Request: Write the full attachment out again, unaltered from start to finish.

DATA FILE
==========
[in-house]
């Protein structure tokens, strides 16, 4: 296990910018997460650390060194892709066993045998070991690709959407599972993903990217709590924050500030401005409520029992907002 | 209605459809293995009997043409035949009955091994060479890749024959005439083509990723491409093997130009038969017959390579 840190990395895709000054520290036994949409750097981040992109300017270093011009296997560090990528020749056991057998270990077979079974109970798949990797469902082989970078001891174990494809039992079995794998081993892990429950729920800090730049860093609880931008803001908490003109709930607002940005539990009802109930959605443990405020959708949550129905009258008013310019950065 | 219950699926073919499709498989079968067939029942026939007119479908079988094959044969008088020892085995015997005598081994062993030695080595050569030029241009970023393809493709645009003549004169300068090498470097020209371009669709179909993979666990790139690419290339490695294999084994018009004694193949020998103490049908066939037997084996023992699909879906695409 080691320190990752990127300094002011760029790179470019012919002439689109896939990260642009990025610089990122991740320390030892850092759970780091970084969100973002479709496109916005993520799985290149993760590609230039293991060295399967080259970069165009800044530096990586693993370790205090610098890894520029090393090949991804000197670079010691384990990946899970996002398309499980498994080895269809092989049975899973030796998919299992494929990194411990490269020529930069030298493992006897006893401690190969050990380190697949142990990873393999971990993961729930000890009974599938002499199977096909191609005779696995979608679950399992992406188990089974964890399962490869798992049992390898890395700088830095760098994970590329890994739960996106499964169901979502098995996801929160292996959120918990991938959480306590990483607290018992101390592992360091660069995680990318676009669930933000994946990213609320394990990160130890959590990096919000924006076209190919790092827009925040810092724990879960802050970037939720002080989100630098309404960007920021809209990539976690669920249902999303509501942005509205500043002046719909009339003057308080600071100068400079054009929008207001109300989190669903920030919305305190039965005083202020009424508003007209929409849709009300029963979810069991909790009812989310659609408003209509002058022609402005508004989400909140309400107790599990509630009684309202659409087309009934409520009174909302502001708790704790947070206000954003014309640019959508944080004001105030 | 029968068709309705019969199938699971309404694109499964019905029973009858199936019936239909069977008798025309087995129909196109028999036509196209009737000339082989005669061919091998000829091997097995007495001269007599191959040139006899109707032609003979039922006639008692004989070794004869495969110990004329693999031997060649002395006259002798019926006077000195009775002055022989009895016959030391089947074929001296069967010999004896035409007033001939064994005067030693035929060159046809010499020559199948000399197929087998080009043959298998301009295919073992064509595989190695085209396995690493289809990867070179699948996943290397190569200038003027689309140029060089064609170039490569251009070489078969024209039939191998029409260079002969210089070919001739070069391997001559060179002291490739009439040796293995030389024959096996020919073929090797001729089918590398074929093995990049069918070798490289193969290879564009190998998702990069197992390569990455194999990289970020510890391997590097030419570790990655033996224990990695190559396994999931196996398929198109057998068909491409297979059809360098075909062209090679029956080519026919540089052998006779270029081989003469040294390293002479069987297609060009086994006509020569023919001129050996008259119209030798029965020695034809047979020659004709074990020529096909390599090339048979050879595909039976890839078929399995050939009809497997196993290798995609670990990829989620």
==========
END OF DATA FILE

[in-house]
């Protein structure tokens, strides 16, 4: 296990910018997460650390060194892709066993045998070991690709959407599972993903990217709590924050500030401005409520029992907002 | 209605459809293995009997043409035949009955091994060479890749024959005439083509990723491409093997130009038969017959390579 840190990395895709000054520290036994949409750097981040992109300017270093011009296997560090990528020749056991057998270990077979079974109970798949990797469902082989970078001891174990494809039992079995794998081993892990429950729920800090730049860093609880931008803001908490003109709930607002940005539990009802109930959605443990405020959708949550129905009258008013310019950065 | 219950699926073919499709498989079968067939029942026939007119479908079988094959044969008088020892085995015997005598081994062993030695080595050569030029241009970023393809493709645009003549004169300068090498470097020209371009669709179909993979666990790139690419290339490695294999084994018009004694193949020998103490049908066939037997084996023992699909879906695409 080691320190990752990127300094002011760029790179470019012919002439689109896939990260642009990025610089990122991740320390030892850092759970780091970084969100973002479709496109916005993520799985290149993760590609230039293991060295399967080259970069165009800044530096990586693993370790205090610098890894520029090393090949991804000197670079010691384990990946899970996002398309499980498994080895269809092989049975899973030796998919299992494929990194411990490269020529930069030298493992006897006893401690190969050990380190697949142990990873393999971990993961729930000890009974599938002499199977096909191609005779696995979608679950399992992406188990089974964890399962490869798992049992390898890395700088830095760098994970590329890994739960996106499964169901979502098995996801929160292996959120918990991938959480306590990483607290018992101390592992360091660069995680990318676009669930933000994946990213609320394990990160130890959590990096919000924006076209190919790092827009925040810092724990879960802050970037939720002080989100630098309404960007920021809209990539976690669920249902999303509501942005509205500043002046719909009339003057308080600071100068400079054009929008207001109300989190669903920030919305305190039965005083202020009424508003007209929409849709009300029963979810069991909790009812989310659609408003209509002058022609402005508004989400909140309400107790599990509630009684309202659409087309009934409520009174909302502001708790704790947070206000954003014309640019959508944080004001105030 | 029968068709309705019969199938699971309404694109499964019905029973009858199936019936239909069977008798025309087995129909196109028999036509196209009737000339082989005669061919091998000829091997097995007495001269007599191959040139006899109707032609003979039922006639008692004989070794004869495969110990004329693999031997060649002395006259002798019926006077000195009775002055022989009895016959030391089947074929001296069967010999004896035409007033001939064994005067030693035929060159046809010499020559199948000399197929087998080009043959298998301009295919073992064509595989190695085209396995690493289809990867070179699948996943290397190569200038003027689309140029060089064609170039490569251009070489078969024209039939191998029409260079002969210089070919001739070069391997001559060179002291490739009439040796293995030389024959096996020919073929090797001729089918590398074929093995990049069918070798490289193969290879564009190998998702990069197992390569990455194999990289970020510890391997590097030419570790990655033996224990990695190559396994999931196996398929198109057998068909491409297979059809360098075909062209090679029956080519026919540089052998006779270029081989003469040294390293002479069987297609060009086994006509020569023919001129050996008259119209030798029965020695034809047979020659004709074990020529096909390599090339048979050879595909039976890839078929399995050939009809497997196993290798995609670990990829989620």